Security cameras have become more prevalent as storage gets cheaper, connectivity improves, and security concerns have grown. The older security cameras that use coaxial cables have improved their resolution but still lag behind IP camera capabilities. Upgrading the older systems isn’t as easy as just replacing the cameras. It may be necessary to run a network cable possibly with Power-Over-Ethernet or even a separate power cable. That’s the beauty of a wireless security camera system – you’re more likely to have an outlet available than a network jack. That’s all you need to mount your cameras and activate your system.
Uniden successfully launched a wireless surveillance system under the name Guardian in 2012. The simplicity and usability of the system helped Uniden become an industry leader in wireless security camera systems. They continue that trend with their latest release, the Uniden Wireless DVR, an integrated system aimed at home and small businesses.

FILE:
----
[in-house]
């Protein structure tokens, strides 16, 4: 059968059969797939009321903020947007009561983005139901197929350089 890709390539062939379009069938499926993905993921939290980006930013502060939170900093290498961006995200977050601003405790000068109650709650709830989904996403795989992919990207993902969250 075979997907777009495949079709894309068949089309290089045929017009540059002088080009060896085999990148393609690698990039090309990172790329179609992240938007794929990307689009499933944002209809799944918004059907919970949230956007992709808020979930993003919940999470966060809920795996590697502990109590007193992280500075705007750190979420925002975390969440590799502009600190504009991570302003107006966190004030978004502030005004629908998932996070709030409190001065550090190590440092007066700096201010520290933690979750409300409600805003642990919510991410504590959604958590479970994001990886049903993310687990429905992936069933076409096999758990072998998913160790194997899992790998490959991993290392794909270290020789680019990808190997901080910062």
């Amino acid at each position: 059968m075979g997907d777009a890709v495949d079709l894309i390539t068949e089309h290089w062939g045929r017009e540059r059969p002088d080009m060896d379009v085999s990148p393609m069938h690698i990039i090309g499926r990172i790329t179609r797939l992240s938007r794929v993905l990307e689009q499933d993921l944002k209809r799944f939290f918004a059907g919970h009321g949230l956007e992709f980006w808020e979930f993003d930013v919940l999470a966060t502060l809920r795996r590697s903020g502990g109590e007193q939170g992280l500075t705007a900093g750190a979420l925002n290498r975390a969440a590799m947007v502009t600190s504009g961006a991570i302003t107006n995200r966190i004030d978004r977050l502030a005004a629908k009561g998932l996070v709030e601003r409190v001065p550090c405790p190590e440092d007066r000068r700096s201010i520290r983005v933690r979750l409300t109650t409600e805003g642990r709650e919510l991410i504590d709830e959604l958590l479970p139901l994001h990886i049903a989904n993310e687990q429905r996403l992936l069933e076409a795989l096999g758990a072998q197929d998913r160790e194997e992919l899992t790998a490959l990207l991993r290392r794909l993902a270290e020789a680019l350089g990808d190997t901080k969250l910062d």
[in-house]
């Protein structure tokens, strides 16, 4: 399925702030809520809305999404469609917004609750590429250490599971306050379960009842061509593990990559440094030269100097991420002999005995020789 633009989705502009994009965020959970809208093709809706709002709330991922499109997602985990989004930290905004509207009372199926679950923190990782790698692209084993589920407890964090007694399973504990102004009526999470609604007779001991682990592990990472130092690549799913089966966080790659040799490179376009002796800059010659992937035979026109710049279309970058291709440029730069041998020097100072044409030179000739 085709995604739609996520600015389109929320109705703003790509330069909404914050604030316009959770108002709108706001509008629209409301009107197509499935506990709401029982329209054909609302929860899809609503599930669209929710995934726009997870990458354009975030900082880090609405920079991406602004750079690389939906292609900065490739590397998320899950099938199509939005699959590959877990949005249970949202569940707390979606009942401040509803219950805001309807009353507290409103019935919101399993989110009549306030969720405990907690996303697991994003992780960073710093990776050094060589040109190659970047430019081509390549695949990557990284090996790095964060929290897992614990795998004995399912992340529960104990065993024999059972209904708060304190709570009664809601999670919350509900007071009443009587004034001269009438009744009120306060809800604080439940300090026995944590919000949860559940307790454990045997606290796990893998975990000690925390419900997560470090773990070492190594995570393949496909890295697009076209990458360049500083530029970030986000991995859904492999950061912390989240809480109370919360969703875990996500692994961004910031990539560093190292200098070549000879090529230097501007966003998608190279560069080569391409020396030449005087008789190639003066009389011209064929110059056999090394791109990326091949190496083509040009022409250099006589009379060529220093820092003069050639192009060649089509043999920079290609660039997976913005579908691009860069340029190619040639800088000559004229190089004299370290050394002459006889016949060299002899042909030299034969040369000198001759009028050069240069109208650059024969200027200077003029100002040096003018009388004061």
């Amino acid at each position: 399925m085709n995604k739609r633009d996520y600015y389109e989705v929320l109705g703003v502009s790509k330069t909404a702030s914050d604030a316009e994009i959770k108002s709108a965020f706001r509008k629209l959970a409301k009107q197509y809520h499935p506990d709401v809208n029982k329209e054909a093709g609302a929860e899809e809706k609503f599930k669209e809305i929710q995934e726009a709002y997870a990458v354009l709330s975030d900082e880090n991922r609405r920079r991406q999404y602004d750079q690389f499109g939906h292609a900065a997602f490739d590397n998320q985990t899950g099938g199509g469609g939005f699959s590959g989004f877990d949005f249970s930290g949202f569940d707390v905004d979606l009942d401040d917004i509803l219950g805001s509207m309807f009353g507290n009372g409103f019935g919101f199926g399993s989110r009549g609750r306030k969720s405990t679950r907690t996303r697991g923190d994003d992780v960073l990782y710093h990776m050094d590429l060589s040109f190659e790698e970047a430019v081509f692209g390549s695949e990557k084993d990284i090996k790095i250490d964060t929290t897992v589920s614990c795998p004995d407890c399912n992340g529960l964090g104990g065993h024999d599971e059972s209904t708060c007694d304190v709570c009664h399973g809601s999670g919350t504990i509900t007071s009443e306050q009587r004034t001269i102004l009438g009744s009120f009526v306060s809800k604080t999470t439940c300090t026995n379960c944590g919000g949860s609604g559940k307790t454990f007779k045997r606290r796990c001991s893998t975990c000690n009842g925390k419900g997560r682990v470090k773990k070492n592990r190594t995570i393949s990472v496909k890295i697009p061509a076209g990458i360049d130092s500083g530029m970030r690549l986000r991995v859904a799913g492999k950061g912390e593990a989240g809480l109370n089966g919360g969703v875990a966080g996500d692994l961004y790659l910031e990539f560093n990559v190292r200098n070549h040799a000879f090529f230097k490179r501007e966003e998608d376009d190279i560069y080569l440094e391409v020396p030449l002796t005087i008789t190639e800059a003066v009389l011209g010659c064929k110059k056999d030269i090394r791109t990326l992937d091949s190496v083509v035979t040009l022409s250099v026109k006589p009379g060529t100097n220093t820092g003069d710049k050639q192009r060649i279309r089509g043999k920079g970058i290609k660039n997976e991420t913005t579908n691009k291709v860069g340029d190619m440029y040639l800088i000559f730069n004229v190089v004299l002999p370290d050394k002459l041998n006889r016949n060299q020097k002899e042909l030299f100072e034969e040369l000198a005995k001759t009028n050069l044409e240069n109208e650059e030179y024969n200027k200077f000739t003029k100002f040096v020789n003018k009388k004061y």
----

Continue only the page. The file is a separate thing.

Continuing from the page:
The Uniden Wireless DVR system is neatly packaged to include the DVR, two wireless security cameras, and the necessary accessories.
Inside the box comes the user manual and other literature with separate boxes for the wireless DVR, the cameras, and accessories.
All separated out, the packages make for quite a lot of pieces. Assembling the cameras involves attaching their stand (with top or bottom mounts), antenna, and power cords. The Wireless DVR has its own antenna, power cord, Ethernet cable, and HDMI cable, which are all conveniently included.
The Wireless DVR is about 7 inches by 7 inches by 2 inches. The front has 3 LEDs to indicate Power, network connectivity, and hard drive activity.
The back provides, from left to right, an HDMI output for display on a TV, a USB port for a mouse, an Ethernet port, power connector, reset button, antenna, SD card slot, and power switch.